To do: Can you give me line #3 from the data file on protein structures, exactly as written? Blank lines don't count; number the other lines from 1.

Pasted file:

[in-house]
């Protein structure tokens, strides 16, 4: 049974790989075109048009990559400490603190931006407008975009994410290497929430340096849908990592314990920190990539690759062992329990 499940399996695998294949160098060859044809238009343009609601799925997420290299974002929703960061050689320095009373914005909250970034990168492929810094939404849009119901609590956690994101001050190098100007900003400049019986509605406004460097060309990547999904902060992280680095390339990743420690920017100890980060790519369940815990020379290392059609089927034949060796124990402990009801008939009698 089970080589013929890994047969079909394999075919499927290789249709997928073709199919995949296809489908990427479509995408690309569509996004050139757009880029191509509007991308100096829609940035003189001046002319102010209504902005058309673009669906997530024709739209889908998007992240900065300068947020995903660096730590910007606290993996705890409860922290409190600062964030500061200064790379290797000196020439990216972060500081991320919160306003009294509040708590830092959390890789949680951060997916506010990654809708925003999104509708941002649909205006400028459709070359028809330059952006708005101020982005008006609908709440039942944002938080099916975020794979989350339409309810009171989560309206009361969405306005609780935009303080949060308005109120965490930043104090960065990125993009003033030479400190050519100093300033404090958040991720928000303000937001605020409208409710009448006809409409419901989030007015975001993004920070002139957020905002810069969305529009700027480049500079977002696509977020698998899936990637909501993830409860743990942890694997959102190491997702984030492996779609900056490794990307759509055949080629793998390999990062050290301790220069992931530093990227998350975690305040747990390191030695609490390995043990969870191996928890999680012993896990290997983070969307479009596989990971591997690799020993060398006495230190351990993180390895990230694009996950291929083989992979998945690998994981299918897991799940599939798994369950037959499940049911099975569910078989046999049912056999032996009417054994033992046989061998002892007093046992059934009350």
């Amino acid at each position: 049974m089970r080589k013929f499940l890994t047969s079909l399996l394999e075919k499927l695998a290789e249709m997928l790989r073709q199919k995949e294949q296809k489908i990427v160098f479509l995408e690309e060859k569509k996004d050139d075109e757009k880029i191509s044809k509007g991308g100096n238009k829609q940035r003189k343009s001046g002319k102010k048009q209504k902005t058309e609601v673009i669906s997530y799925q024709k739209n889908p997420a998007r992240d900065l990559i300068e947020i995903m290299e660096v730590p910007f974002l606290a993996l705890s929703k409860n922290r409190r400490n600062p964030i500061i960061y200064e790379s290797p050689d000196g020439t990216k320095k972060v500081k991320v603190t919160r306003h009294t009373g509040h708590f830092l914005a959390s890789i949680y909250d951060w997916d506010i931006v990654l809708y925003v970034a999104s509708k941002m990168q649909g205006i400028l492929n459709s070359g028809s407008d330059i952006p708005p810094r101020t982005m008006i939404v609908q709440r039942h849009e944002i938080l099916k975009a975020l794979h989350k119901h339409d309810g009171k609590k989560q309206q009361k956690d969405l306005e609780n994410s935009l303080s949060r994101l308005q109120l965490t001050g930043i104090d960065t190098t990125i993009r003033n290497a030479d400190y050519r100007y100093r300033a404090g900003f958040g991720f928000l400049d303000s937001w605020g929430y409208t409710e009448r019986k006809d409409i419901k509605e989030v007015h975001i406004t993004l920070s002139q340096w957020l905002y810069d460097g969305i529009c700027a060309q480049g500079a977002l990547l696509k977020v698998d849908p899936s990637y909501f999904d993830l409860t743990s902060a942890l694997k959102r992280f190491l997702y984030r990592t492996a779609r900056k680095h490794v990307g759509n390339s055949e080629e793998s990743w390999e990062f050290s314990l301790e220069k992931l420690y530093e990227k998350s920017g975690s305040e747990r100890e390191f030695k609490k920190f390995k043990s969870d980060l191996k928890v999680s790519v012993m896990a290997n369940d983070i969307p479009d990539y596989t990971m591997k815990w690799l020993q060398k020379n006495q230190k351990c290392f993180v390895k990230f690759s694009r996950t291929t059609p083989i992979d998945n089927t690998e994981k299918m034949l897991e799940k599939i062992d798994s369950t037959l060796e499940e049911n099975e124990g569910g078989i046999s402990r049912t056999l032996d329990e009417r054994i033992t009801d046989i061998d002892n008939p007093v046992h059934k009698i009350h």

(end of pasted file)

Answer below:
């Amino acid at each position: 049974m089970r080589k013929f499940l890994t047969s079909l399996l394999e075919k499927l695998a290789e249709m997928l790989r073709q199919k995949e294949q296809k489908i990427v160098f479509l995408e690309e060859k569509k996004d050139d075109e757009k880029i191509s044809k509007g991308g100096n238009k829609q940035r003189k343009s001046g002319k102010k048009q209504k902005t058309e609601v673009i669906s997530y799925q024709k739209n889908p997420a998007r992240d900065l990559i300068e947020i995903m290299e660096v730590p910007f974002l606290a993996l705890s929703k409860n922290r409190r400490n600062p964030i500061i960061y200064e790379s290797p050689d000196g020439t990216k320095k972060v500081k991320v603190t919160r306003h009294t009373g509040h708590f830092l914005a959390s890789i949680y909250d951060w997916d506010i931006v990654l809708y925003v970034a999104s509708k941002m990168q649909g205006i400028l492929n459709s070359g028809s407008d330059i952006p708005p810094r101020t982005m008006i939404v609908q709440r039942h849009e944002i938080l099916k975009a975020l794979h989350k119901h339409d309810g009171k609590k989560q309206q009361k956690d969405l306005e609780n994410s935009l303080s949060r994101l308005q109120l965490t001050g930043i104090d960065t190098t990125i993009r003033n290497a030479d400190y050519r100007y100093r300033a404090g900003f958040g991720f928000l400049d303000s937001w605020g929430y409208t409710e009448r019986k006809d409409i419901k509605e989030v007015h975001i406004t993004l920070s002139q340096w957020l905002y810069d460097g969305i529009c700027a060309q480049g500079a977002l990547l696509k977020v698998d849908p899936s990637y909501f999904d993830l409860t743990s902060a942890l694997k959102r992280f190491l997702y984030r990592t492996a779609r900056k680095h490794v990307g759509n390339s055949e080629e793998s990743w390999e990062f050290s314990l301790e220069k992931l420690y530093e990227k998350s920017g975690s305040e747990r100890e390191f030695k609490k920190f390995k043990s969870d980060l191996k928890v999680s790519v012993m896990a290997n369940d983070i969307p479009d990539y596989t990971m591997k815990w690799l020993q060398k020379n006495q230190k351990c290392f993180v390895k990230f690759s694009r996950t291929t059609p083989i992979d998945n089927t690998e994981k299918m034949l897991e799940k599939i062992d798994s369950t037959l060796e499940e049911n099975e124990g569910g078989i046999s402990r049912t056999l032996d329990e009417r054994i033992t009801d046989i061998d002892n008939p007093v046992h059934k009698i009350h």